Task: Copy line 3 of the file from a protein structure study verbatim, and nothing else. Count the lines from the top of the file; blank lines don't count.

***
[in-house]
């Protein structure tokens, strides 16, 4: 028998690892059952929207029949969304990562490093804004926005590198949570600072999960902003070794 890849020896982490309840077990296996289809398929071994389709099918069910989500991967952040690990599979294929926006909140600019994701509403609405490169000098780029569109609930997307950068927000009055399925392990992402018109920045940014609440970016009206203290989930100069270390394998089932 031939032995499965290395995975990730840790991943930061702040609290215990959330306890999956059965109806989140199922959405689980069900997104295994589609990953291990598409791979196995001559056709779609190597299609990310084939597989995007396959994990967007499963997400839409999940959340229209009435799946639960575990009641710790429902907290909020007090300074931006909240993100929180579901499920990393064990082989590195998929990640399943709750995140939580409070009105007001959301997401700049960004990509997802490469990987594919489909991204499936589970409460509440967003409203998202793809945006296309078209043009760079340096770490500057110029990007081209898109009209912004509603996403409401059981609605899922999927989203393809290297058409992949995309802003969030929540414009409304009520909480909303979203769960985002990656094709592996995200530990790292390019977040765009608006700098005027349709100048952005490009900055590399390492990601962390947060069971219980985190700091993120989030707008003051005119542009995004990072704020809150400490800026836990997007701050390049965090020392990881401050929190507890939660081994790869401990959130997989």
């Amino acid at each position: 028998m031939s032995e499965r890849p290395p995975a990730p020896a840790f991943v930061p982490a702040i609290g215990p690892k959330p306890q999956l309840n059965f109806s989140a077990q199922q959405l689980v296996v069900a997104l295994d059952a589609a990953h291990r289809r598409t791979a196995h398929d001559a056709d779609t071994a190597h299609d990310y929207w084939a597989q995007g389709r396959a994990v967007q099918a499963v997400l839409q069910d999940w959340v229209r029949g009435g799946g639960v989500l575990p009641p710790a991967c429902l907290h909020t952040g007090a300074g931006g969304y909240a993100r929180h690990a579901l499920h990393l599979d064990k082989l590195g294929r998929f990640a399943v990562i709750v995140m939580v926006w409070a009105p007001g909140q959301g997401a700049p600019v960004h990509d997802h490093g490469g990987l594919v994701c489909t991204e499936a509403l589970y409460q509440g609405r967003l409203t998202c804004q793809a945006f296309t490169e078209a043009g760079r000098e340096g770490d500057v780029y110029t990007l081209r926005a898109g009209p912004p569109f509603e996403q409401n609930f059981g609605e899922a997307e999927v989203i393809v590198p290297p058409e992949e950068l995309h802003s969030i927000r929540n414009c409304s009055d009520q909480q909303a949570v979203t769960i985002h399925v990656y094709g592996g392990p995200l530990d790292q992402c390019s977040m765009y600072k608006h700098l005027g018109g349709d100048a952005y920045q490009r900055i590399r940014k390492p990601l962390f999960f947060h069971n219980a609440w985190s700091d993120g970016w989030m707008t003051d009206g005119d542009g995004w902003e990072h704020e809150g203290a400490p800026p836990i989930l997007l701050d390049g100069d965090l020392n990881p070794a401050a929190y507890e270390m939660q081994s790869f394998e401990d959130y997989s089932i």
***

């Amino acid at each position: 028998m031939s032995e499965r890849p290395p995975a990730p020896a840790f991943v930061p982490a702040i609290g215990p690892k959330p306890q999956l309840n059965f109806s989140a077990q199922q959405l689980v296996v069900a997104l295994d059952a589609a990953h291990r289809r598409t791979a196995h398929d001559a056709d779609t071994a190597h299609d990310y929207w084939a597989q995007g389709r396959a994990v967007q099918a499963v997400l839409q069910d999940w959340v229209r029949g009435g799946g639960v989500l575990p009641p710790a991967c429902l907290h909020t952040g007090a300074g931006g969304y909240a993100r929180h690990a579901l499920h990393l599979d064990k082989l590195g294929r998929f990640a399943v990562i709750v995140m939580v926006w409070a009105p007001g909140q959301g997401a700049p600019v960004h990509d997802h490093g490469g990987l594919v994701c489909t991204e499936a509403l589970y409460q509440g609405r967003l409203t998202c804004q793809a945006f296309t490169e078209a043009g760079r000098e340096g770490d500057v780029y110029t990007l081209r926005a898109g009209p912004p569109f509603e996403q409401n609930f059981g609605e899922a997307e999927v989203i393809v590198p290297p058409e992949e950068l995309h802003s969030i927000r929540n414009c409304s009055d009520q909480q909303a949570v979203t769960i985002h399925v990656y094709g592996g392990p995200l530990d790292q992402c390019s977040m765009y600072k608006h700098l005027g018109g349709d100048a952005y920045q490009r900055i590399r940014k390492p990601l962390f999960f947060h069971n219980a609440w985190s700091d993120g970016w989030m707008t003051d009206g005119d542009g995004w902003e990072h704020e809150g203290a400490p800026p836990i989930l997007l701050d390049g100069d965090l020392n990881p070794a401050a929190y507890e270390m939660q081994s790869f394998e401990d959130y997989s089932i």